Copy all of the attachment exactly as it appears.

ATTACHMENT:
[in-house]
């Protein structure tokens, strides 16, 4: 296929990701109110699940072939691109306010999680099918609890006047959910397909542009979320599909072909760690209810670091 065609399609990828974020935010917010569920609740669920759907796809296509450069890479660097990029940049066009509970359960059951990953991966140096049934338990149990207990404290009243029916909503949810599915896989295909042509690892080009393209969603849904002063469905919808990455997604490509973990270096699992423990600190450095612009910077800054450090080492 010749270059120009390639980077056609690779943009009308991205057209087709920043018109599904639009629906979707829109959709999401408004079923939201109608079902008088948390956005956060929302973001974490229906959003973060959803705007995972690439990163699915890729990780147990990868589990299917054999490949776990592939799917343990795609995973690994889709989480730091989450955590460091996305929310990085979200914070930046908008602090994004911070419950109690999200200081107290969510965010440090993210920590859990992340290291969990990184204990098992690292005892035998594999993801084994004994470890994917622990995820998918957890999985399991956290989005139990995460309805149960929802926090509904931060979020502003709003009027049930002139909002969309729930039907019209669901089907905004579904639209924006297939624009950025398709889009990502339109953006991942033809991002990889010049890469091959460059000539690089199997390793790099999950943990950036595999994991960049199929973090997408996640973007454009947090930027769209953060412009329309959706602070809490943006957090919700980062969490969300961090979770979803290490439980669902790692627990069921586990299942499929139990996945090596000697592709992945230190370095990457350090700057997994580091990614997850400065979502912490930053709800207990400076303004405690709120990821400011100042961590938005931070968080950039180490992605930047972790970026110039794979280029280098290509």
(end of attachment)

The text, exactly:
[in-house]
């Protein structure tokens, strides 16, 4: 296929990701109110699940072939691109306010999680099918609890006047959910397909542009979320599909072909760690209810670091 065609399609990828974020935010917010569920609740669920759907796809296509450069890479660097990029940049066009509970359960059951990953991966140096049934338990149990207990404290009243029916909503949810599915896989295909042509690892080009393209969603849904002063469905919808990455997604490509973990270096699992423990600190450095612009910077800054450090080492 010749270059120009390639980077056609690779943009009308991205057209087709920043018109599904639009629906979707829109959709999401408004079923939201109608079902008088948390956005956060929302973001974490229906959003973060959803705007995972690439990163699915890729990780147990990868589990299917054999490949776990592939799917343990795609995973690994889709989480730091989450955590460091996305929310990085979200914070930046908008602090994004911070419950109690999200200081107290969510965010440090993210920590859990992340290291969990990184204990098992690292005892035998594999993801084994004994470890994917622990995820998918957890999985399991956290989005139990995460309805149960929802926090509904931060979020502003709003009027049930002139909002969309729930039907019209669901089907905004579904639209924006297939624009950025398709889009990502339109953006991942033809991002990889010049890469091959460059000539690089199997390793790099999950943990950036595999994991960049199929973090997408996640973007454009947090930027769209953060412009329309959706602070809490943006957090919700980062969490969300961090979770979803290490439980669902790692627990069921586990299942499929139990996945090596000697592709992945230190370095990457350090700057997994580091990614997850400065979502912490930053709800207990400076303004405690709120990821400011100042961590938005931070968080950039180490992605930047972790970026110039794979280029280098290509």